Protecting Our Children’s And Grandchildren’s Planet
BY PETER G. LURIE, MD
In early September of 2021 more than 230 health and medical journals worldwide simultaneously published the same editorial. Its title: “Call for emergency action to limit global temperature increases, restore biodiversity, and protect health.”
The editorial was blunt. “The science is unequivocal; a global increase of 1.5°C degrees Centigrade above the pre-industrial average and the continued loss of biodiversity risk catastrophic harm to health that will be impossible to reverse.”
There is one principal factor that increases the likelihood of more frequent and more ferocious wildfires: hot temperatures. The United States Department of Agriculture has projected that “an average annual 1 degree Celsius temperature increase would increase the median burned area per year by as much as 600 percent,” Source (Center for Energy and Climate Solutions).
And we’re already perilously close to that point. In August, the Intergovernmental Panel on Climate Change reported that the planet has heated by 1.1°C since 1900 due to human activity. Among the IPCC’s conclusions:
A hotter planet is baked in. Global surface temperature will likely reach 1.5°C above 1900 levels by 2040, no matter what we do. Only deep cuts in emissions will keep us from topping 2°C by 2100.
The “new normal” will get worse. Wildfires in California, flooding in the Northeast, heatwaves in the Northwest, hurricanes in the South, drought in the West—this summer was devastating enough. But even if we hold the line at 1.5°C, extreme weather events will be more intense and more frequent.
No going back. Thanks to ocean warming, disappearing glaciers, and melting ice sheets in Greenland and Antarctica, average global sea levels will rise for at least 2,000 years, even if we hold the line at 1.5
A hotter planet is a threat to our health. Extreme weather aside, excess heat is linked to dehydration, impaired kidney function, tropical infections, mental health problems, pregnancy complications, and heart and lung disease, noted the September editorial.
Extreme heat, extreme weather and depleted soils can also threaten food supplies, raising the risk of starvation in some regions.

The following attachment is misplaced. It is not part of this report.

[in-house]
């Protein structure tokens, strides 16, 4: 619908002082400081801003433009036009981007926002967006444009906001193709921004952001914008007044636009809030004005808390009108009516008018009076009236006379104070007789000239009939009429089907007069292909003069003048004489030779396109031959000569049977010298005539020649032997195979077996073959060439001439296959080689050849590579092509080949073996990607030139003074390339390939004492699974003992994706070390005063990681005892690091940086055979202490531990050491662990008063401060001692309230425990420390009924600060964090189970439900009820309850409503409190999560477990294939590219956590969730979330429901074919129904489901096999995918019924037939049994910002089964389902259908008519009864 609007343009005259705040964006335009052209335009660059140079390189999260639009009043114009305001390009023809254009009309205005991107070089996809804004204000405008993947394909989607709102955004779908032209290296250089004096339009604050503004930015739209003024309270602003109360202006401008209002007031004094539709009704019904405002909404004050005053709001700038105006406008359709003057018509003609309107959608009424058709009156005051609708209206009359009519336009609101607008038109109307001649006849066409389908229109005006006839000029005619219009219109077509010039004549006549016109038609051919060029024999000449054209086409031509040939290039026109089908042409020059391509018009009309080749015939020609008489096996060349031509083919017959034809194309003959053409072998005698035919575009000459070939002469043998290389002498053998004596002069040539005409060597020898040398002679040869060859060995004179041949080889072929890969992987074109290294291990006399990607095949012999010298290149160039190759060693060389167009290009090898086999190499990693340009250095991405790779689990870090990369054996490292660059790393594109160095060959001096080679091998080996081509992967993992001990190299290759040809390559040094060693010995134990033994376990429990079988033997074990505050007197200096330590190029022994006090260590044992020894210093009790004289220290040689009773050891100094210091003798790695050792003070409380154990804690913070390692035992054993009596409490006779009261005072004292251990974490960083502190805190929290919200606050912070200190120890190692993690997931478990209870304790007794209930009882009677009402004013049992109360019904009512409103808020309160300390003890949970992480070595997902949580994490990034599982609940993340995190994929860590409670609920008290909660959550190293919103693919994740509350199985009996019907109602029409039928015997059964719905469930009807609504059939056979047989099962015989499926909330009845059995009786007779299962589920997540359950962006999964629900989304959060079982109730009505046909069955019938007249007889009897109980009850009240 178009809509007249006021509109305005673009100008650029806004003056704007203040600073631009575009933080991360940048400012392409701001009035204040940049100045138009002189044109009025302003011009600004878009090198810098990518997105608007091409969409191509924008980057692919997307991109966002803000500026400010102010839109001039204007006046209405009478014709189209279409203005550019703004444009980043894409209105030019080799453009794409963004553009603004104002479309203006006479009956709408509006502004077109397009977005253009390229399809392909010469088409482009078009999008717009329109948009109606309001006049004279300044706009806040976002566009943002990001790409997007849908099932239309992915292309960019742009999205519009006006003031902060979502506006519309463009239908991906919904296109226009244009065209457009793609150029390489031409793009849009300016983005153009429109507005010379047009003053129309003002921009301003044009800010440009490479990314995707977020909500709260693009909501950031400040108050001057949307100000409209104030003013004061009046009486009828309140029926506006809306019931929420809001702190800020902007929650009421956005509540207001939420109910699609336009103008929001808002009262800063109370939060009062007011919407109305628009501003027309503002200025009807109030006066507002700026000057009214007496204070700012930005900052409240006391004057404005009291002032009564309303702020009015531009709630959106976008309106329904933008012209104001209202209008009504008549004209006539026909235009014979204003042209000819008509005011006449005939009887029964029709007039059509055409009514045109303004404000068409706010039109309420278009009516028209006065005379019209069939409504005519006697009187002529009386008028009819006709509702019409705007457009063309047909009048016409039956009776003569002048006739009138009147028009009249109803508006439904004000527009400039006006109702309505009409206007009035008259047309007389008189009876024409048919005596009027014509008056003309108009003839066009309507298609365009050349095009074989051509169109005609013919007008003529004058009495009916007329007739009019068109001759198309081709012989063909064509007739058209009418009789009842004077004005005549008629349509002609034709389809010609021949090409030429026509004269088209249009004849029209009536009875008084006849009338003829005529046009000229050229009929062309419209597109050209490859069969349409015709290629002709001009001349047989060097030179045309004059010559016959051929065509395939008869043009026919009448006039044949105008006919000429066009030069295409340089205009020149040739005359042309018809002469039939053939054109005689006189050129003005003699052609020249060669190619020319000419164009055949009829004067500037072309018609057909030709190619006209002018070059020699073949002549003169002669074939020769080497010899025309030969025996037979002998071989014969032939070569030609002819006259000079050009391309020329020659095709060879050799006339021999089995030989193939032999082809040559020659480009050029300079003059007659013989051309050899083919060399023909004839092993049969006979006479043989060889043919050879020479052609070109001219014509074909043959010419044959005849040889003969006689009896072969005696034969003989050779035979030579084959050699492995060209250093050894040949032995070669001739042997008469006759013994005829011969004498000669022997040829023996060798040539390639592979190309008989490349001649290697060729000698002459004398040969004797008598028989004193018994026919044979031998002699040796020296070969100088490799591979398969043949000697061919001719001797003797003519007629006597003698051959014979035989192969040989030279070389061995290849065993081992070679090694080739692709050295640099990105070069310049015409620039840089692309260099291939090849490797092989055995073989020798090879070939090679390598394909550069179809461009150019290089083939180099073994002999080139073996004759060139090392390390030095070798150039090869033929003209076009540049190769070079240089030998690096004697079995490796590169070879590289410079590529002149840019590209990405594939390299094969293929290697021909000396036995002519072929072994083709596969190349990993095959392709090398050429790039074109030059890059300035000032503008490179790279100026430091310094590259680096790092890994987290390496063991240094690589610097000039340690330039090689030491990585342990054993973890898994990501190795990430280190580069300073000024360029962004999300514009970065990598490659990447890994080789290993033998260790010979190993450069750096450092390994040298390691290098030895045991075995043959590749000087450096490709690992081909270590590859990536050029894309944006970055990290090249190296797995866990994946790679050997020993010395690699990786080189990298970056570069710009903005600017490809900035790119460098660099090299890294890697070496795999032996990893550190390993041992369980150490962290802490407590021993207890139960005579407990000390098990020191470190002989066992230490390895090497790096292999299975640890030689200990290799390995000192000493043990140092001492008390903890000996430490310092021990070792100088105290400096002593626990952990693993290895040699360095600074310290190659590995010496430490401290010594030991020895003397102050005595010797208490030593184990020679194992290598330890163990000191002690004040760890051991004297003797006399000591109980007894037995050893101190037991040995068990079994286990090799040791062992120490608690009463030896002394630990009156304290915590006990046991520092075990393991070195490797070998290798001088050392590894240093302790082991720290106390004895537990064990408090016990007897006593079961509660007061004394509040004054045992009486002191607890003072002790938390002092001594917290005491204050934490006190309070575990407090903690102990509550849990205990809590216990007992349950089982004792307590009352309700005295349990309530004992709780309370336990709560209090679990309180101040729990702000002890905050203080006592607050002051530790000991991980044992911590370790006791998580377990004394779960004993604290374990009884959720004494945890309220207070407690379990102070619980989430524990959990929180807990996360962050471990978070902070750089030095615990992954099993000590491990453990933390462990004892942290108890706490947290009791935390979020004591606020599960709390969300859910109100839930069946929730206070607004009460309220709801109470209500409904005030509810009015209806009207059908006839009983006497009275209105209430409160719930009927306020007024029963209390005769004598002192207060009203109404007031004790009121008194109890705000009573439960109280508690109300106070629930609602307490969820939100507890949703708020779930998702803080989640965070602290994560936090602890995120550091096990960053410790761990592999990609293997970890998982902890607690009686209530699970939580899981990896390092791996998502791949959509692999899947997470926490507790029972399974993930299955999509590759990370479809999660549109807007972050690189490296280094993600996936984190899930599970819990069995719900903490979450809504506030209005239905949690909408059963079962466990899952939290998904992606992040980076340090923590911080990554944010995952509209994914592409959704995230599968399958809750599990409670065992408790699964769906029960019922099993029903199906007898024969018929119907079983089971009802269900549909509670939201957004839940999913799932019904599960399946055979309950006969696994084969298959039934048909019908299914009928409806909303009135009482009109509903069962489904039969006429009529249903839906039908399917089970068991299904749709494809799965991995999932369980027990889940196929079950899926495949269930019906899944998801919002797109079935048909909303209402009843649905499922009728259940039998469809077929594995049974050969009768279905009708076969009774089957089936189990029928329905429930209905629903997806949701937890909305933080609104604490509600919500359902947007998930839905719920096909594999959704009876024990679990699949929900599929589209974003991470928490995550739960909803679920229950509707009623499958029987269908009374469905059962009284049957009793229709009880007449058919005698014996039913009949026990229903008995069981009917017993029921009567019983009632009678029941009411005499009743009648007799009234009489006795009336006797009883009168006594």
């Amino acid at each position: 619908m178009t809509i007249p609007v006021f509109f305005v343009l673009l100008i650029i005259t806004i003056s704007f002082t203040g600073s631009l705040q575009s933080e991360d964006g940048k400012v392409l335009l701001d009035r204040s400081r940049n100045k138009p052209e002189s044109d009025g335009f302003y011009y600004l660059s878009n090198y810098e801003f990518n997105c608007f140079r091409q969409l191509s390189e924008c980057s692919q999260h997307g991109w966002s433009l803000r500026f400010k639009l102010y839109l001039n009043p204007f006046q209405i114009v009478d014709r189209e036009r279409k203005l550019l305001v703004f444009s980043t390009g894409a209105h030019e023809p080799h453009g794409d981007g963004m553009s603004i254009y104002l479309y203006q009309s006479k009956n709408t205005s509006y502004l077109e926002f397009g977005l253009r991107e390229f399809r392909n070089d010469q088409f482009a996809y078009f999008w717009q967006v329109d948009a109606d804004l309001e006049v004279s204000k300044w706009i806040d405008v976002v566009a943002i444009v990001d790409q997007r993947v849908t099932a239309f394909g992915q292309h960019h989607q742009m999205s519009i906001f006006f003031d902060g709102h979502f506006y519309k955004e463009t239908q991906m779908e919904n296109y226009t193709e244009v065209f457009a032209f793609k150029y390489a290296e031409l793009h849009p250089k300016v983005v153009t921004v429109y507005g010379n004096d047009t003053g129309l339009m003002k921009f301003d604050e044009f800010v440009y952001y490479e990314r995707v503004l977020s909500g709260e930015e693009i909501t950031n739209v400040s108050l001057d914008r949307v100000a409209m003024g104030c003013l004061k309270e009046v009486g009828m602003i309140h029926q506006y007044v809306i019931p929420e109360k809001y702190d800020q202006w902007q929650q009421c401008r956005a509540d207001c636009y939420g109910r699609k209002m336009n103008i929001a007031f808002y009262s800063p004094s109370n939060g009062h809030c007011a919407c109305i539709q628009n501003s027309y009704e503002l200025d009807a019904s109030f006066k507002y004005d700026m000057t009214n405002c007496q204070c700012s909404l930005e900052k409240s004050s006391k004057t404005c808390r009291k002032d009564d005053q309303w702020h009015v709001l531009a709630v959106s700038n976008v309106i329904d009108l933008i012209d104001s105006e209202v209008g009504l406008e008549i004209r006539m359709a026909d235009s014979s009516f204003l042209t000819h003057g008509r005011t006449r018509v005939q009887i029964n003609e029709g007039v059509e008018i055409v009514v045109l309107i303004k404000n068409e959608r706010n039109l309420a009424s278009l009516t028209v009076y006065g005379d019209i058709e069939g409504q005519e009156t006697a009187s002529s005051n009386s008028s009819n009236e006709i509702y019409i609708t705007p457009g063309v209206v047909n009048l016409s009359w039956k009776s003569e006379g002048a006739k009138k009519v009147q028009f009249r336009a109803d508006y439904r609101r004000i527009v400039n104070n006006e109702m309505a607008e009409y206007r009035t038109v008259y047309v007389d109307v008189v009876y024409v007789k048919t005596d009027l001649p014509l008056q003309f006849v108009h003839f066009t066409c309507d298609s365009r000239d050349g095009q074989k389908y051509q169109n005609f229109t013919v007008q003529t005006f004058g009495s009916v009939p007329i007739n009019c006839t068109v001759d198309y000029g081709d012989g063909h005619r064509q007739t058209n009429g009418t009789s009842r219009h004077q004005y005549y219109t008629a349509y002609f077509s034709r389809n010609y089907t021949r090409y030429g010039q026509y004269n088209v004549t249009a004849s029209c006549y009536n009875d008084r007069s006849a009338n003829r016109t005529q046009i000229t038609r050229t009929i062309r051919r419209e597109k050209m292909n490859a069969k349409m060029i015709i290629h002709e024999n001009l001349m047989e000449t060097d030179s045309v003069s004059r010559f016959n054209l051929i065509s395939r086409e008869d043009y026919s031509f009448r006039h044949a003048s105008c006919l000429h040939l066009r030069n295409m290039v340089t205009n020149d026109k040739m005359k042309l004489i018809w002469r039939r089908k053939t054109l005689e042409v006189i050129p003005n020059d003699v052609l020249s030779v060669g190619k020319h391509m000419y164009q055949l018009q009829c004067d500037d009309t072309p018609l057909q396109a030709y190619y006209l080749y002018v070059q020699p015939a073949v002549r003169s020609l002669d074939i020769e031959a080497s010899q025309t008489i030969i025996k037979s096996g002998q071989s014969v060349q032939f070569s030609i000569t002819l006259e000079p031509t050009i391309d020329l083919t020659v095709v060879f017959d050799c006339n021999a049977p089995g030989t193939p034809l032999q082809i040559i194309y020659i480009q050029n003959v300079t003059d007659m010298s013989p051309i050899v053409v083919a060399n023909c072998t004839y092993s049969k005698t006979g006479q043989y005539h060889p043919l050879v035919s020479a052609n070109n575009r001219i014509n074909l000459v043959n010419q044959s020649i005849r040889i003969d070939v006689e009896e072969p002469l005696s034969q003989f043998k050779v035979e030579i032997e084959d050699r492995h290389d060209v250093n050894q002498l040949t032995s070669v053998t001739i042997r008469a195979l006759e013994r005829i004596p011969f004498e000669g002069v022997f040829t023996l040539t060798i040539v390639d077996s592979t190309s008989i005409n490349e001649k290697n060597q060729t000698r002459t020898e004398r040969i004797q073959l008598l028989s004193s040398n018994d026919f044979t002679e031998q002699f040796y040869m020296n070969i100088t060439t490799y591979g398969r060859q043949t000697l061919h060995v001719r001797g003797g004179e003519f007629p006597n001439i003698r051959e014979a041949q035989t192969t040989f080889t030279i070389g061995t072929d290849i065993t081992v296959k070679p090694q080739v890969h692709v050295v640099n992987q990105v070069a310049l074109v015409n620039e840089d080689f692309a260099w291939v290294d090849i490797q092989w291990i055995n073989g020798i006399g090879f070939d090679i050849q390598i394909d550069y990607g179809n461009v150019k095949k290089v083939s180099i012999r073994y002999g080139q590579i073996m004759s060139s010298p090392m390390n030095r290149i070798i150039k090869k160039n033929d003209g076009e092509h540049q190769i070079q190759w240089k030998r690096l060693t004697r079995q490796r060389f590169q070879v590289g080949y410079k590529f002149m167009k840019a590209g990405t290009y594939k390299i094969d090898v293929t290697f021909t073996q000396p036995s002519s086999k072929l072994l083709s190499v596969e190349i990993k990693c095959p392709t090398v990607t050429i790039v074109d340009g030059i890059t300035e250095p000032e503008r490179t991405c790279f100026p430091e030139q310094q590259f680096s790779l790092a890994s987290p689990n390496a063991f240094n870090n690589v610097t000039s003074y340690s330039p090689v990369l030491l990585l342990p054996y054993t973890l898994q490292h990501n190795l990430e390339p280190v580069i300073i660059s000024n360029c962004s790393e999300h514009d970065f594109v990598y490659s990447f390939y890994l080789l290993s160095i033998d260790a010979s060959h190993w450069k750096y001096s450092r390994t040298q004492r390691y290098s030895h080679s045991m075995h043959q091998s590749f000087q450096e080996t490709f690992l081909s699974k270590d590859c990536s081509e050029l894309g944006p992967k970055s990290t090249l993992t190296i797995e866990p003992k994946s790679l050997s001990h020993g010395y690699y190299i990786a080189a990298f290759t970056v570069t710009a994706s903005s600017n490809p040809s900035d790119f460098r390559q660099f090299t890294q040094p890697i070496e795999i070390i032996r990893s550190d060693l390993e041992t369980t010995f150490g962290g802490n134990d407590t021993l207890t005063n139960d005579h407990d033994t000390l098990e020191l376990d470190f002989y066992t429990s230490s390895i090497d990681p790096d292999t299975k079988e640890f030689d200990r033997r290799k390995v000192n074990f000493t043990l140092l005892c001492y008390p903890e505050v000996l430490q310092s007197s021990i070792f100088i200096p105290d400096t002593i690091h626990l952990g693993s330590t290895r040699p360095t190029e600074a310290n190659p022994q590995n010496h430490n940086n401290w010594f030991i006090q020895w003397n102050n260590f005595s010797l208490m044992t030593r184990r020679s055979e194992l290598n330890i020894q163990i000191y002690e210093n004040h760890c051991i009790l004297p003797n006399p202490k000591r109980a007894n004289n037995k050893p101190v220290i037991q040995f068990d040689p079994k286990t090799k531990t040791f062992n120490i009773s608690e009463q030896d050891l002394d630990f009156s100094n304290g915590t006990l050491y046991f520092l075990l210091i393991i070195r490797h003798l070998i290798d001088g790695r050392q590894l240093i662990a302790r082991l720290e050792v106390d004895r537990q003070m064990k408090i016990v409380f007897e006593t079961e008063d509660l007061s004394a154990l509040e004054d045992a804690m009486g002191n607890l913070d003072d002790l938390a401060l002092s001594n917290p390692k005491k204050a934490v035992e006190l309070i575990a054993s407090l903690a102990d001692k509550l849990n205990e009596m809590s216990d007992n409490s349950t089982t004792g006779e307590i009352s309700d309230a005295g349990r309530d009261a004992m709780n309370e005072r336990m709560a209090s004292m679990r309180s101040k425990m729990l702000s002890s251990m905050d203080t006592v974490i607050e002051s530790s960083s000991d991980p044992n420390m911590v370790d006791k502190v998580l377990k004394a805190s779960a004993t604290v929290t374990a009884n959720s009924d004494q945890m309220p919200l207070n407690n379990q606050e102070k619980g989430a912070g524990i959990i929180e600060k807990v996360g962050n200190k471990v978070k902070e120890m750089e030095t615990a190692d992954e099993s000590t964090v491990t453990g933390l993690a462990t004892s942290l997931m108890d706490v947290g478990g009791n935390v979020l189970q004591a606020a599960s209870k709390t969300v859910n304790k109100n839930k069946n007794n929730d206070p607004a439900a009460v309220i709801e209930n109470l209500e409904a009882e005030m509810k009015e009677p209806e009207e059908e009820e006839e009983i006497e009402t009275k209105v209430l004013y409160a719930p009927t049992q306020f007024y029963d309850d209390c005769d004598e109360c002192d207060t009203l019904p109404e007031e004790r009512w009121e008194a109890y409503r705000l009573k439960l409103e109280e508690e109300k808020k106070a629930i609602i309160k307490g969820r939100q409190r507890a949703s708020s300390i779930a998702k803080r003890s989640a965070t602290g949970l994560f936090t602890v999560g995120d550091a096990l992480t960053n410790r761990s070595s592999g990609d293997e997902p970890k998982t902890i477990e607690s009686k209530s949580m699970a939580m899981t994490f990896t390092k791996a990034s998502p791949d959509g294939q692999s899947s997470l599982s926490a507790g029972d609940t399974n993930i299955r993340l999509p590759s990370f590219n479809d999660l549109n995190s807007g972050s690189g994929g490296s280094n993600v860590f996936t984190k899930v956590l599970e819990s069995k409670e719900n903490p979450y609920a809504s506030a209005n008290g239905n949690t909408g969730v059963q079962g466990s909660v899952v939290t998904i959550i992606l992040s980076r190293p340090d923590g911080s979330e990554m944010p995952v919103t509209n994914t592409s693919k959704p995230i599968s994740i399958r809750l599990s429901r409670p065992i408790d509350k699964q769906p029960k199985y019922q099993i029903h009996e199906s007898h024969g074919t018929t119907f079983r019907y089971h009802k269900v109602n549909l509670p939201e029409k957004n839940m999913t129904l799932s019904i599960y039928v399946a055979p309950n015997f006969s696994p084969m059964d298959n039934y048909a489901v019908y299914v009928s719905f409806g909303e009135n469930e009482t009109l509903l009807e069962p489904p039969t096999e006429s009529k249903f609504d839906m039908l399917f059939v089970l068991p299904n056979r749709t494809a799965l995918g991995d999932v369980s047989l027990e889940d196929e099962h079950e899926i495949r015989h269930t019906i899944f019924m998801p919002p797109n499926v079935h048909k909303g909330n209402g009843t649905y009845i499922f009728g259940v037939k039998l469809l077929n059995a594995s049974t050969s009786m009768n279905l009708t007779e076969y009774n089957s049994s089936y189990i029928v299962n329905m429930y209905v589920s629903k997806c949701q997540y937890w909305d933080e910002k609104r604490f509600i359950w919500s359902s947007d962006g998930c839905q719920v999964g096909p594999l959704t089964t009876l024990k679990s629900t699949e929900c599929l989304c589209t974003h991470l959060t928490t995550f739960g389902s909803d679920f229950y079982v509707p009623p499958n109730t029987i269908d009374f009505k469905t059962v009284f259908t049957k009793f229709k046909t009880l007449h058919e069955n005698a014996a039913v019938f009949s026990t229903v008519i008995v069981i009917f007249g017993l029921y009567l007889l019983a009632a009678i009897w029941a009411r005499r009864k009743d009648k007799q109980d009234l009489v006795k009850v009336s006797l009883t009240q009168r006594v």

While we can help cut greenhouse gas emissions by eating more plants and fewer animal foods, especially beef and dairy.
Globally, livestock accounts for an estimated 15 percent of greenhouse gas emissions caused by humans. We also need to cut emissions from the transportation, power and industrial sectors.
“How can we leave our kids with a planet headed for disaster?”
As a nation, we must invest in a safer, healthier future for our children and grandchildren by cutting net greenhouse gas emissions to zero by 2050. The price tag may be high, but the cost of doing anything less is far higher. How can we leave our kids with a planet headed for disaster?
“The greatest threat to global public health is the continued failure of world leaders to keep the global temperature rise below 1.5° and to restore nature.” Said the editorial.
“We as editors of health journals call for governments and other leaders to act, marking 2021 as the year that the world finally changes course.” I couldn’t agree more.
ABOUT THE AUTHOR
Peter G. Lurie, MD, MPH, President of Center for Science in the Public Interest publishers of Nutrition Action.
This contributed opinion column is from the December 2021 Nutrition Action Newsletter by Dr. Peter G. Lurie, president of the Center for Science in the Public Interest
Key reports on climate impacts and solutions from around the United Nations.
UNEP | The Adaptation Gap Report 2021
A new report calls for urgent efforts to increase the financing and implementation of actions to adapt to the growing impacts of climate change. Read the report.
UNEP | Emissions Gap Report 2021
New and updated climate commitments fall far short of Paris Agreement goals, leaving the world on track for a global temperature rise of at least 2.7°C this century. Read the report.